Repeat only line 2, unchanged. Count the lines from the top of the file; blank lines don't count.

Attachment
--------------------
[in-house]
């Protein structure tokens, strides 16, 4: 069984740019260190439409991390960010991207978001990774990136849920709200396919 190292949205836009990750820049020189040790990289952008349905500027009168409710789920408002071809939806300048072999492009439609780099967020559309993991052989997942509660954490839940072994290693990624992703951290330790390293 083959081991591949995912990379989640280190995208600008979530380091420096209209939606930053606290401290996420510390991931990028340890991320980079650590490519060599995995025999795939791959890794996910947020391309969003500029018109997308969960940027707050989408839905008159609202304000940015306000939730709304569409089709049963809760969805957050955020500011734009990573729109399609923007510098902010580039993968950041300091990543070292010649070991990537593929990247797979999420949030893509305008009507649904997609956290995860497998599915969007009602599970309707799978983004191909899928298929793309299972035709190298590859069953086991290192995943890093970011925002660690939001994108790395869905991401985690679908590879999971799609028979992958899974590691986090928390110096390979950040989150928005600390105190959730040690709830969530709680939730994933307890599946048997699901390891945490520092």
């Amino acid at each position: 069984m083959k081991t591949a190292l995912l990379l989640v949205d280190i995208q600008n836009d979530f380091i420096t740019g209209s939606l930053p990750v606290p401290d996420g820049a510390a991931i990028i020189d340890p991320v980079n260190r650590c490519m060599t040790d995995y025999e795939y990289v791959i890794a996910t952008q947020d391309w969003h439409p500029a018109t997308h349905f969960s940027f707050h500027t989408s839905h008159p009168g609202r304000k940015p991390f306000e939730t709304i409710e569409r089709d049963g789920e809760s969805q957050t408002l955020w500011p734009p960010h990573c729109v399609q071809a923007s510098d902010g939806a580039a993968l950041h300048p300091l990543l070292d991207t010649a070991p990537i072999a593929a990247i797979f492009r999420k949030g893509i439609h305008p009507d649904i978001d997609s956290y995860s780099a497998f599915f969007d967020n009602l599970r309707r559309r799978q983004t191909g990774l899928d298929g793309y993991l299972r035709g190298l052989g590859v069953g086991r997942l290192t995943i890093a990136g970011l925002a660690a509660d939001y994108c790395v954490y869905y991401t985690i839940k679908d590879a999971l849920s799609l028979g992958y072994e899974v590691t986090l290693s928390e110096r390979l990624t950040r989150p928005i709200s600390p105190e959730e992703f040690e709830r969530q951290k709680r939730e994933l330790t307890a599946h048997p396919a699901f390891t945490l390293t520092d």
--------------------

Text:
């Protein structure tokens, strides 16, 4: 069984740019260190439409991390960010991207978001990774990136849920709200396919 190292949205836009990750820049020189040790990289952008349905500027009168409710789920408002071809939806300048072999492009439609780099967020559309993991052989997942509660954490839940072994290693990624992703951290330790390293 083959081991591949995912990379989640280190995208600008979530380091420096209209939606930053606290401290996420510390991931990028340890991320980079650590490519060599995995025999795939791959890794996910947020391309969003500029018109997308969960940027707050989408839905008159609202304000940015306000939730709304569409089709049963809760969805957050955020500011734009990573729109399609923007510098902010580039993968950041300091990543070292010649070991990537593929990247797979999420949030893509305008009507649904997609956290995860497998599915969007009602599970309707799978983004191909899928298929793309299972035709190298590859069953086991290192995943890093970011925002660690939001994108790395869905991401985690679908590879999971799609028979992958899974590691986090928390110096390979950040989150928005600390105190959730040690709830969530709680939730994933307890599946048997699901390891945490520092």